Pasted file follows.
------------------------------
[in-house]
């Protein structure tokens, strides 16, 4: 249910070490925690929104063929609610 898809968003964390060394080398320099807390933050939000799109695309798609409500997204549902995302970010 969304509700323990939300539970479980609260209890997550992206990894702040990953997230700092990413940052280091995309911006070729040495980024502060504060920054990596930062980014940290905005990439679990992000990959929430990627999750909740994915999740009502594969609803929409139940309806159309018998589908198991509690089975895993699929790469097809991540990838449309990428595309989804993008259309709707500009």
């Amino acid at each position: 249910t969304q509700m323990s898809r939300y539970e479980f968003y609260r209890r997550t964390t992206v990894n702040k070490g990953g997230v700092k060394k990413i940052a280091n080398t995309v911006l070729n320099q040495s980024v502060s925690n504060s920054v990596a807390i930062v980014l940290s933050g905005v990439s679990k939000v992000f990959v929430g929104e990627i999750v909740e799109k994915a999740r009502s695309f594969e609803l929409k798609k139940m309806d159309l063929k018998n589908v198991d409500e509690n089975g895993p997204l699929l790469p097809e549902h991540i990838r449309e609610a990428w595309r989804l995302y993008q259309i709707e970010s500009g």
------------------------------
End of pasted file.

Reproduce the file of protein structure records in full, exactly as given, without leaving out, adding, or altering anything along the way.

[in-house]
């Protein structure tokens, strides 16, 4: 249910070490925690929104063929609610 898809968003964390060394080398320099807390933050939000799109695309798609409500997204549902995302970010 969304509700323990939300539970479980609260209890997550992206990894702040990953997230700092990413940052280091995309911006070729040495980024502060504060920054990596930062980014940290905005990439679990992000990959929430990627999750909740994915999740009502594969609803929409139940309806159309018998589908198991509690089975895993699929790469097809991540990838449309990428595309989804993008259309709707500009």
């Amino acid at each position: 249910t969304q509700m323990s898809r939300y539970e479980f968003y609260r209890r997550t964390t992206v990894n702040k070490g990953g997230v700092k060394k990413i940052a280091n080398t995309v911006l070729n320099q040495s980024v502060s925690n504060s920054v990596a807390i930062v980014l940290s933050g905005v990439s679990k939000v992000f990959v929430g929104e990627i999750v909740e799109k994915a999740r009502s695309f594969e609803l929409k798609k139940m309806d159309l063929k018998n589908v198991d409500e509690n089975g895993p997204l699929l790469p097809e549902h991540i990838r449309e609610a990428w595309r989804l995302y993008q259309i709707e970010s500009g």